It must be noted that nonspecific passive delivery of QDs, though noninvasive and supposedly not compromising cell integrity and viability, completely relies on endocytosis.61,62 However, similar QDs from clathrin-coated pits can be destined for different fates after internalization: sent back to the cell surface, trafficked toward a degradative fate in endosomes and lysosomes, or to the perinuclear recycling endosomal compartment, depending on cell phenotype.63 This means that internalization and trafficking of QDs, though highly controlled by the cell, can be manipulated by choosing proper targeting ligands. To increase passive intracellular loading, QDs may be coupled with ligands targeting surface membrane receptors such as growth factors or folate.64,65 Active techniques like electroporation and microinjection66,67 can deliver these nanocrystals directly into the cytosol, but such delivery is invasive and was outside the scope of this paper. Quantum dots bioconjugated to different ligands, which are normally transported from endosomes to the Golgi apparatus, have also been found arrested in endosomes without routing them to Golgi.68 Thus, such endosomal-lysosomal entrapment of bare or bioconjugated QDs may affect cell physiology as well as the imaging/therapeutic potential, preventing QDs from finding intracellular targets.17 Peptide-coated QDs are a novel strategy to enhance QD delivery in mammalian cells. Cationic arginine-type peptide has been shown to increase endocytosis with subsequent transport of QDs to lysosomes.69 Bioconjugation of QDs with cell-penetrating polyarginine-type peptide has resulted in partial colocalization of the QDs within endosomes.70 Furthermore, coating with hyper-branched copolymer ligands has demonstrated an endosome-disrupting effect (endosomolysis).71 The osmotic-imbalance strategy can also be employed by dipeptides that are cleaved by lysosomal dipeptidase.72 Approaches like endosomal escape, non-endocytic uptake routes, and endosomal disruption may facilitate targeting of intracellular organelles by QDs.66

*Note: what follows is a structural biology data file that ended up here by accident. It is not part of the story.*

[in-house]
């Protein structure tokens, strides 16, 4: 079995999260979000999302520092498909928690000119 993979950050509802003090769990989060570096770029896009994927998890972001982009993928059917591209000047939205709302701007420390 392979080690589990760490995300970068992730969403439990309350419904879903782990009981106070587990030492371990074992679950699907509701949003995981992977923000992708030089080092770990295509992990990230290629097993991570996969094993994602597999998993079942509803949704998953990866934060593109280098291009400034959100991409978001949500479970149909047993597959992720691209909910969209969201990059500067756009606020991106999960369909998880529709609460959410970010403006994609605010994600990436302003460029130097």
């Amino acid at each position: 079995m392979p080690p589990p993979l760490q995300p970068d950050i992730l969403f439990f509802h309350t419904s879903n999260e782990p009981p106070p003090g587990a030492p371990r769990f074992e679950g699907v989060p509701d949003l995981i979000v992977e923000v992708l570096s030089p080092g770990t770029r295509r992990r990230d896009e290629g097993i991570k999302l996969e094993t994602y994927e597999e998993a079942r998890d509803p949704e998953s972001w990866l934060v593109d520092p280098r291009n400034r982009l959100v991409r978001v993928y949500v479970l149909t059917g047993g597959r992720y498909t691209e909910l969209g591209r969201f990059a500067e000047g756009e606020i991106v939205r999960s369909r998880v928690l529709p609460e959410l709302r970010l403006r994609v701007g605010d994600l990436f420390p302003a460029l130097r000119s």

One possible approach to overcome this endocytic control system for specific QD delivery inside the cell and additional specificity for QD delivery in vivo is loading of QDs into lipid-based polymers.66 Hydrophobic QDs can be entrapped into phospholipid micelles or in a lipid bilayer of liposomes, while hydrophilic QDs will localize in the central aqueous compartment of such liposomes. There are significant findings in liposome-mediated drug delivery for photodynamic therapy, and at least one liposome-based commercial photosensitizer is available for clinical application already,73 making liposomes of particular interest for specific QD delivery. Schroeder et al recently developed lipodots74 with QDs entrapped in a lipid shell for effective folate receptor targeted delivery of QDs. Liposomal QDs show improved shelf life stability and intracellular delivery.75,76